Bart Peterson made history in the election of 1999 when he became the first Democrat elected mayor of Indianapolis sincein 1963. Also significant was the appearance of four candidates on the ballot for the general election.
After an unsuccessful campaign for governor and a controversial second term, Republican mayor Stephen Goldsmith declined to run again in 1999 (See). In May, the nominated Secretary of State Sue Anne Gilroy, who won the primary election with 60 percent of the vote over businessman Bob Parker. Goldsmith quickly endorsed Gilroy and gave her more than $300,000 in leftover campaign funds.
Bart Peterson, a real estate executive and former chief of staff for Governor Evan Bayh, easily defeated two opponents to win thenomination. Libertarians chose Andrew Horning, who had previously run for the state legislature and .
Our Party, a new grassroots coalition, presented a slate of political newcomers for mayor and seats on the. John Gibson, a minister, was the candidate for mayor. Our Party positioned itself as a group of “average citizens” who wanted to place the concerns of people over the demands of established political parties.
legislation that combined Indianapolis government with affluent suburban townships in 1970 helped Republicans win eight mayoral elections in a row. Peterson offered Democrats their best chance to elect a mayor under those conditions. He had connections with city business leaders, a tough approach to crime, and the ability to quickly raise campaign funds.
National Republican and Democratic leaders focused their attention on Indianapolis because of the competitive nature of the election and its threat to Republican control. and historic promise of the election. Media outlets excitedly reported that the likely winner would be either the first woman or the first Democrat in three decades to hold the office.
Although most political observers viewed Peterson as an underdog, the Democrat campaigned on what became known as the Peterson Plan, a 95-page booklet that offered detailed proposals for solving the city’s problems. It was available to anyone upon request and contributed to Peterson’s image as a champion of accountability and innovation.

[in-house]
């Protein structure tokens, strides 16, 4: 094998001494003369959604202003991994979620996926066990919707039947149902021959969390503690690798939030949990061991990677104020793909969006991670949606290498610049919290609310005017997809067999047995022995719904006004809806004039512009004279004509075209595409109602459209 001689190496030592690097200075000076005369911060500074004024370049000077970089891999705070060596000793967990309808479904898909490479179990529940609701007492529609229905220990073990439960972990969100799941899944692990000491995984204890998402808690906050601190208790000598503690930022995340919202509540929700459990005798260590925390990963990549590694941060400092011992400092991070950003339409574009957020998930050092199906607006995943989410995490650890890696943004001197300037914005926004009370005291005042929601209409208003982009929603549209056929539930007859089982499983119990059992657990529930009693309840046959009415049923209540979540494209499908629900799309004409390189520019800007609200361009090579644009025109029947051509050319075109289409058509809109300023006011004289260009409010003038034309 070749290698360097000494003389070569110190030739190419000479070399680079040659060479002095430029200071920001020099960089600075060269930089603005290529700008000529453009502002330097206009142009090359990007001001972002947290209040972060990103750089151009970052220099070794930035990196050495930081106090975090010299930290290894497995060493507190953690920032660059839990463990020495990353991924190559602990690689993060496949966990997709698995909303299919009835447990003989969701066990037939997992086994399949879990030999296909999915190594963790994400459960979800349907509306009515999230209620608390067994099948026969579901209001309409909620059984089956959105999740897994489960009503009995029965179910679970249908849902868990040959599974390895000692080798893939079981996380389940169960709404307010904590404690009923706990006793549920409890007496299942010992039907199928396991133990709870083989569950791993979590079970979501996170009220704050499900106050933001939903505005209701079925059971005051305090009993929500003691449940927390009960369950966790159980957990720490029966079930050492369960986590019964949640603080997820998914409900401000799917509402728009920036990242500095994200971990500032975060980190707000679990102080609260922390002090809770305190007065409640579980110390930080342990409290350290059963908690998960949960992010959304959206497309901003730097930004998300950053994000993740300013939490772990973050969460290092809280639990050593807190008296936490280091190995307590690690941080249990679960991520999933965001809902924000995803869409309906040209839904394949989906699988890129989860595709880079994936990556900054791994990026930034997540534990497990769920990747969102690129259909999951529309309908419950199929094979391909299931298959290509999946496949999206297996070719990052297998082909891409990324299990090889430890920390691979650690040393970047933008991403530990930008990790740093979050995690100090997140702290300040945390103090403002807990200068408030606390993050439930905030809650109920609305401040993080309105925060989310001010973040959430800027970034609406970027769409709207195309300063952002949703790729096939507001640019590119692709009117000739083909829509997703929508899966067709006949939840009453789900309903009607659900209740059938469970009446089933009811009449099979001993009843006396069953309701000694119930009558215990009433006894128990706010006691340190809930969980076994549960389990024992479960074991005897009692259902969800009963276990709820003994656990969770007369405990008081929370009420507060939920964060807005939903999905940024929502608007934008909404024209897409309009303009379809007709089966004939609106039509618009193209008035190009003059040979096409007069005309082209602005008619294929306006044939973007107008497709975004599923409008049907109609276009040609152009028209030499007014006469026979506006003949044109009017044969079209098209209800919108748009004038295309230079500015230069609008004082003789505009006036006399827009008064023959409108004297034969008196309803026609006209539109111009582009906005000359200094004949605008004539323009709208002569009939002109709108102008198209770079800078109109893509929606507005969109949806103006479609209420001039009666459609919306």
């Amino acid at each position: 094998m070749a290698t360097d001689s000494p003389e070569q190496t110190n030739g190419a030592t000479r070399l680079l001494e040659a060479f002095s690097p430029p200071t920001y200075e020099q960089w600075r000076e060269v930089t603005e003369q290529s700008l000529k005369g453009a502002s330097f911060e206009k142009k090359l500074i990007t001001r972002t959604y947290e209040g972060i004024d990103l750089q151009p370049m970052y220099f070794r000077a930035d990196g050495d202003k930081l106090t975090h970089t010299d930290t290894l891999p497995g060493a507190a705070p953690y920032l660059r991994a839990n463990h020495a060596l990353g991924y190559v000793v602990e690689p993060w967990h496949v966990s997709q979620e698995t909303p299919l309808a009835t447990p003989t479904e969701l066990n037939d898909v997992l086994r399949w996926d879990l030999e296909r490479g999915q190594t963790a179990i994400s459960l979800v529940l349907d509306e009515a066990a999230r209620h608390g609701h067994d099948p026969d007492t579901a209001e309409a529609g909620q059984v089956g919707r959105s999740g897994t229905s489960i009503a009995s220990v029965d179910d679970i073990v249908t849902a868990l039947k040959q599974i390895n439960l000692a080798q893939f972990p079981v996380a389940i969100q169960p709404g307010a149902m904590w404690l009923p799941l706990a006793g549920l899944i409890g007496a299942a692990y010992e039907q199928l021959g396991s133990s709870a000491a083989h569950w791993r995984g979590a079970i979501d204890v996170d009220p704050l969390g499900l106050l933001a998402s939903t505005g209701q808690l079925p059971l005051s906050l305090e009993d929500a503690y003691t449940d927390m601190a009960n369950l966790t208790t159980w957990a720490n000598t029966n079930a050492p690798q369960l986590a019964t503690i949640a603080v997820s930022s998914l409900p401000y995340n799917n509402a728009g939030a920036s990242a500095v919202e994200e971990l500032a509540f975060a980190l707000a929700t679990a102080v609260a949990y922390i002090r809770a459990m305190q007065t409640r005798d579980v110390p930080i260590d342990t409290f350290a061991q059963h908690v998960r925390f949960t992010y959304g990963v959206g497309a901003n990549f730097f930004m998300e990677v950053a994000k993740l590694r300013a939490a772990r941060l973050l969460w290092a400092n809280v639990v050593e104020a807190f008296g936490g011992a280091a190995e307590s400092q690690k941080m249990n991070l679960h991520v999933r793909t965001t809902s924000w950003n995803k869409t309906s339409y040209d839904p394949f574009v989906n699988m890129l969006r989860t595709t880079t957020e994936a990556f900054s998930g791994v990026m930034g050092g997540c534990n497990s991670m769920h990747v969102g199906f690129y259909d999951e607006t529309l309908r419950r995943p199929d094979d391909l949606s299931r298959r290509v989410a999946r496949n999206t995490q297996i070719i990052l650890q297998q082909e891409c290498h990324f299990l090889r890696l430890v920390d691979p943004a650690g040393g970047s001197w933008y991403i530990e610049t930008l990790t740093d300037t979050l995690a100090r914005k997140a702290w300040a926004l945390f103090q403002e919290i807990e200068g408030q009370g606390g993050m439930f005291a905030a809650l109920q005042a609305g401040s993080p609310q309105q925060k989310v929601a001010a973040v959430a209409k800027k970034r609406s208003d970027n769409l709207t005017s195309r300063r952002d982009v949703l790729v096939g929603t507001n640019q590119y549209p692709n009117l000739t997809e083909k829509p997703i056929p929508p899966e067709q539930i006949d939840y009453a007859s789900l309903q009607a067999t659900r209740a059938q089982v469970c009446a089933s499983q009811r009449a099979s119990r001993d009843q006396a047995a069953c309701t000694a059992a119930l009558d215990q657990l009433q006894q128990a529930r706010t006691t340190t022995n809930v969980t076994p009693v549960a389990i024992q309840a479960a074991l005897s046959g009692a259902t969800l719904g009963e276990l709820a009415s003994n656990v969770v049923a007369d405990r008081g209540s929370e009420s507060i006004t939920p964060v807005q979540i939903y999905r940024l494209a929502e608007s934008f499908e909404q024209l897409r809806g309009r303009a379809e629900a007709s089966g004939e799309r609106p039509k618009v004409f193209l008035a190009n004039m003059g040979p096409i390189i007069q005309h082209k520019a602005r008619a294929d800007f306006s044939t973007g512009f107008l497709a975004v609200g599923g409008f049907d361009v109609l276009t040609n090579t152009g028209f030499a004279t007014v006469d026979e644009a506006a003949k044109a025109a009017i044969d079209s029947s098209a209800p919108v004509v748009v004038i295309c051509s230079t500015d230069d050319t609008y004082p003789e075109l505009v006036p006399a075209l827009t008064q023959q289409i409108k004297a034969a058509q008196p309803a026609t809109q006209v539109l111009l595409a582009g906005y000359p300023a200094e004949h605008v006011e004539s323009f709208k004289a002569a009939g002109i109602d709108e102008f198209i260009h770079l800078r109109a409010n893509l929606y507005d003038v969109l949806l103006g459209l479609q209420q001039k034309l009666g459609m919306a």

Gilroy, who had also been the city’s director of, said she wanted to help Indianapolis become “safer, smarter and more livable.” She pledged to build on the expansion of business and economic activity that occurred during Goldsmith’s tenure. Like Peterson, she spoke of the need to fight crime and calm lingering racial tensions and mistrust between police and some residents of the city. Gilroy noted that, as a woman, she understood the concerns of voters in other minority groups whose local populations were growing rapidly.
All of the candidates in the historic four-way race conducted energetic campaigns. Peterson and Gilroy especially spoke to groups of voters in townships across the city and appeared in four televised debates. Supporters of both candidates agreed that the election would be close. By October, however, polls showed that Peterson pulled ahead of Gilroy, in large part due to public rejection of her controversial television ads.
Peterson won with 52 percent of the vote to 42 percent for Gilroy, with the rest divided among third-place finisher Horning and Gibson. Democrats also increased their number of seats on the City-County Council. Political pundits attributed Peterson’s victory to demographic changes that included an increase in minority populations and continued movement of traditional Republican voters to the outlying suburban counties.
Peterson’s victory restored Democrats to the mayor’s office and ended three decades of Republican dominance of city government.